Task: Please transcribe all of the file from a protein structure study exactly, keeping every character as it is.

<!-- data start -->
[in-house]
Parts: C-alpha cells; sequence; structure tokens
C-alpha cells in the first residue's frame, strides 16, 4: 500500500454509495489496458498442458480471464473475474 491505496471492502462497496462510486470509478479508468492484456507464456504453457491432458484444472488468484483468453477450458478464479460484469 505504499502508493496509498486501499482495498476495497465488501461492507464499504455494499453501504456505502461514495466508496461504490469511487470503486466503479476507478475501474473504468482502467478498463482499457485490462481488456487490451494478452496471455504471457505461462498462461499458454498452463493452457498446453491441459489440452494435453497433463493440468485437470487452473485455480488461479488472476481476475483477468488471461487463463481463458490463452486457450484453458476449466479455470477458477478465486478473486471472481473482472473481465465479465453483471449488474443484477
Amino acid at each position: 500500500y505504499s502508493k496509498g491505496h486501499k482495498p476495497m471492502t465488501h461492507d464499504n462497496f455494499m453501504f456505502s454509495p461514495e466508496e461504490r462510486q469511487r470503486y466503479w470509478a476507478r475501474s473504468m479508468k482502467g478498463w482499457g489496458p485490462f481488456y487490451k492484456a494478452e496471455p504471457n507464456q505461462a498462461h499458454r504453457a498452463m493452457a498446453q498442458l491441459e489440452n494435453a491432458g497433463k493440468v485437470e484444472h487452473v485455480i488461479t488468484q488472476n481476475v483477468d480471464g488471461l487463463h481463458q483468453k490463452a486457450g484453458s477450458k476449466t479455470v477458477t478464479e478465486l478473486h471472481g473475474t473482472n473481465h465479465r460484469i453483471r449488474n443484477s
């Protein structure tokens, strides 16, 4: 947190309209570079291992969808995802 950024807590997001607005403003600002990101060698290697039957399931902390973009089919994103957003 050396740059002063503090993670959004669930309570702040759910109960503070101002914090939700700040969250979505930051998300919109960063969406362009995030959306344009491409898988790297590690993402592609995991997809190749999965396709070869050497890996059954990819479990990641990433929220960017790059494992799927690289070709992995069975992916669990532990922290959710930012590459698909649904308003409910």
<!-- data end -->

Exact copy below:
[in-house]
Parts: C-alpha cells; sequence; structure tokens
C-alpha cells in the first residue's frame, strides 16, 4: 500500500454509495489496458498442458480471464473475474 491505496471492502462497496462510486470509478479508468492484456507464456504453457491432458484444472488468484483468453477450458478464479460484469 505504499502508493496509498486501499482495498476495497465488501461492507464499504455494499453501504456505502461514495466508496461504490469511487470503486466503479476507478475501474473504468482502467478498463482499457485490462481488456487490451494478452496471455504471457505461462498462461499458454498452463493452457498446453491441459489440452494435453497433463493440468485437470487452473485455480488461479488472476481476475483477468488471461487463463481463458490463452486457450484453458476449466479455470477458477478465486478473486471472481473482472473481465465479465453483471449488474443484477
Amino acid at each position: 500500500y505504499s502508493k496509498g491505496h486501499k482495498p476495497m471492502t465488501h461492507d464499504n462497496f455494499m453501504f456505502s454509495p461514495e466508496e461504490r462510486q469511487r470503486y466503479w470509478a476507478r475501474s473504468m479508468k482502467g478498463w482499457g489496458p485490462f481488456y487490451k492484456a494478452e496471455p504471457n507464456q505461462a498462461h499458454r504453457a498452463m493452457a498446453q498442458l491441459e489440452n494435453a491432458g497433463k493440468v485437470e484444472h487452473v485455480i488461479t488468484q488472476n481476475v483477468d480471464g488471461l487463463h481463458q483468453k490463452a486457450g484453458s477450458k476449466t479455470v477458477t478464479e478465486l478473486h471472481g473475474t473482472n473481465h465479465r460484469i453483471r449488474n443484477s
């Protein structure tokens, strides 16, 4: 947190309209570079291992969808995802 950024807590997001607005403003600002990101060698290697039957399931902390973009089919994103957003 050396740059002063503090993670959004669930309570702040759910109960503070101002914090939700700040969250979505930051998300919109960063969406362009995030959306344009491409898988790297590690993402592609995991997809190749999965396709070869050497890996059954990819479990990641990433929220960017790059494992799927690289070709992995069975992916669990532990922290959710930012590459698909649904308003409910």